- The Washington Times - Monday, July 5, 2004

Get ready to start paying attention to another number in your equity mutual fund portfolio: yield.

Stock funds aren’t typically associated with income, but with more companies paying out dividends, Wall Street has a renewed enthusiasm for dividend-focused mutual funds. A tax cut last year also helped increase their popularity.

Regular dividends are often viewed as a good sign of financial health. Companies that pay them are usually larger, less-risky value stocks with stable balance sheets. For long-term investors, dividend-focused mutual funds can provide a welcome element of steady growth.

“Unless there’s an investment opportunity that would increase shareholder value, a dividend is a pretty good thing for a company to do with its money,” said Paul Herbert, senior mutual fund analyst at Morningstar Inc. “You can bank on a dividend.”

During the go-go years of the technology boom, when overnight profits were all the rage, many investors preferred not to bother with the dull growth of dividends, and some companies stopped paying them altogether. In 2002, only 350 companies in the Standard & Poor’s 500 paid dividends. That number has climbed to 376 now, but it’s still far from the 469 that paid dividends at the end of 1980.

It’s not a new idea for a fund to focus on dividend-paying stocks, Mr. Herbert said. Most mutual fund shops, including T. Rowe Price, Fidelity, Vanguard and American Funds, offer dividend growth or equity income funds. For more conservative investors, these can be good core funds, because the stability of their underlying holdings make them less volatile.

“I think it’s good to start with a first fund that isn’t going to get whacked around. Equity income funds tend to hold up pretty well,” Mr. Herbert said. “Some of our favorite funds have practiced a dividend focused strategy for a long time.”

The holdings of these funds depend largely on the individual manager’s style, and may not even be limited to companies that pay dividends. As a rule, however, dividend growth funds tend to focus on higher-quality growth companies with a good history of consistently raising their dividends. Equity income funds are usually more concerned with producing a very competitive current yield relative to the S&P; — currently about 1.6 percent. In both cases, the focus is on total return, meaning all of the income derived from dividends, capital gains and share price fluctuations.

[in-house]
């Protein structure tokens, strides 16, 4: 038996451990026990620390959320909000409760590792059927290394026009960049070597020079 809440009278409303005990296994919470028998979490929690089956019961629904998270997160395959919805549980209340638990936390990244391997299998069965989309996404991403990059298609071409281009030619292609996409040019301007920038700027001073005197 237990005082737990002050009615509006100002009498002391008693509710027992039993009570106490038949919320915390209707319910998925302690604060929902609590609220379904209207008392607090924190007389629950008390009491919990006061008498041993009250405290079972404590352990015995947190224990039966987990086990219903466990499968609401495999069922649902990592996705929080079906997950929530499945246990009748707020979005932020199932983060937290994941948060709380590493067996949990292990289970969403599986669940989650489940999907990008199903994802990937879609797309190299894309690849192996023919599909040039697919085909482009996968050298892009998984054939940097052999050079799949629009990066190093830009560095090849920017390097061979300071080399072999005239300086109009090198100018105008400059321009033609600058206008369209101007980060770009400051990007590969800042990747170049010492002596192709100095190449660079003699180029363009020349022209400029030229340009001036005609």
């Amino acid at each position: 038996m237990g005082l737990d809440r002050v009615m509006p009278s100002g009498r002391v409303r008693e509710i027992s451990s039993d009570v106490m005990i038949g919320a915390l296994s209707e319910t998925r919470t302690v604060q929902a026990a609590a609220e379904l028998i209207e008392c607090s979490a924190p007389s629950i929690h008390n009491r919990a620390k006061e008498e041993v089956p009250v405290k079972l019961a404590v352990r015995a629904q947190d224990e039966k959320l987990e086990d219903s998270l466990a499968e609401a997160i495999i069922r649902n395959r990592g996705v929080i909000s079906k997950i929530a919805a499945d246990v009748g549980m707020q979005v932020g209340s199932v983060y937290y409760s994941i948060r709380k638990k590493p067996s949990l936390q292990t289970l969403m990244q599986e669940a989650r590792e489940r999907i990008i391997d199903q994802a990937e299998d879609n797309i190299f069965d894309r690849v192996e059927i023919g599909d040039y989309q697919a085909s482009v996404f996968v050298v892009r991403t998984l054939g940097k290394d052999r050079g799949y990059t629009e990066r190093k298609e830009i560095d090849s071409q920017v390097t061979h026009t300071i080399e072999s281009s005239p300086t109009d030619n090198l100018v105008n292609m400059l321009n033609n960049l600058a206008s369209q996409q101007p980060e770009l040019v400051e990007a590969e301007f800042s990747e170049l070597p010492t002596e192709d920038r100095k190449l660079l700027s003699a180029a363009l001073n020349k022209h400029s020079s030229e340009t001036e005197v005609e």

Since 2001, dividends have made up about 26 percent of total return for the S&P; 500. Historically, dividends have made up about 41 percent of total returns. In the late 1990s, however, the figure dipped into the single digits.

During that period, companies wanted to do whatever they could to boost their share prices. There were tax benefits for share repurchase programs — in which corporations buy back their own stock on the open market, lowering the number of shares outstanding and raising their value — so companies were less inclined to pass excess capital to investors in the form of dividends.

Last year’s tax law changes put share buybacks and dividends on equal footing, however. It also cut the amount of tax investors pay on dividends to 15 percent; before, dividends were taxed as ordinary income.

“In the late ‘90s and 2000s … yield wasn’t necessarily the best place to find returns, which was a different message from what most of history tells us,” Bartlett R. Geer, manager of the Putnam Equity Income Fund, said. “With the tax bill and the change in the market, we would anticipate that yield investing will come back into favor.”

For investors focused on current income, equity fund yields still are no match for bonds. Few stock funds, regardless of their holdings, have yields higher than 1.5 percent. At that level, the annual yield return on an investment of $10,000 would be only $150. In most cases, however, equity income or dividend growth funds will reliably produce a higher yield than money market funds.

In the current climate, a more conservative investor might like to combine short-term bonds with dividend paying stocks. An example is the Hennessy Balanced Fund, which invests equally in one-year U.S. Treasuries and the 10 highest-yielding stocks on the Dow Jones industrial average, known as the “Dogs of the Dow.” Another dividend-focused Hennessy Fund, Cornerstone Value, contains 50 high-yielding stocks.

“It’s not what you make on the upside, it’s what you don’t lose on the downside,” said Neil Hennessy, the group’s president and portfolio manager. “When you’re starting out, you can take the volatility, you’re fine. But as you build a nest egg, you want less volatility. … J.P. Morgan, General Motors, Dupont, Citigroup, Exxon. … These stocks are going to be around a long time.”


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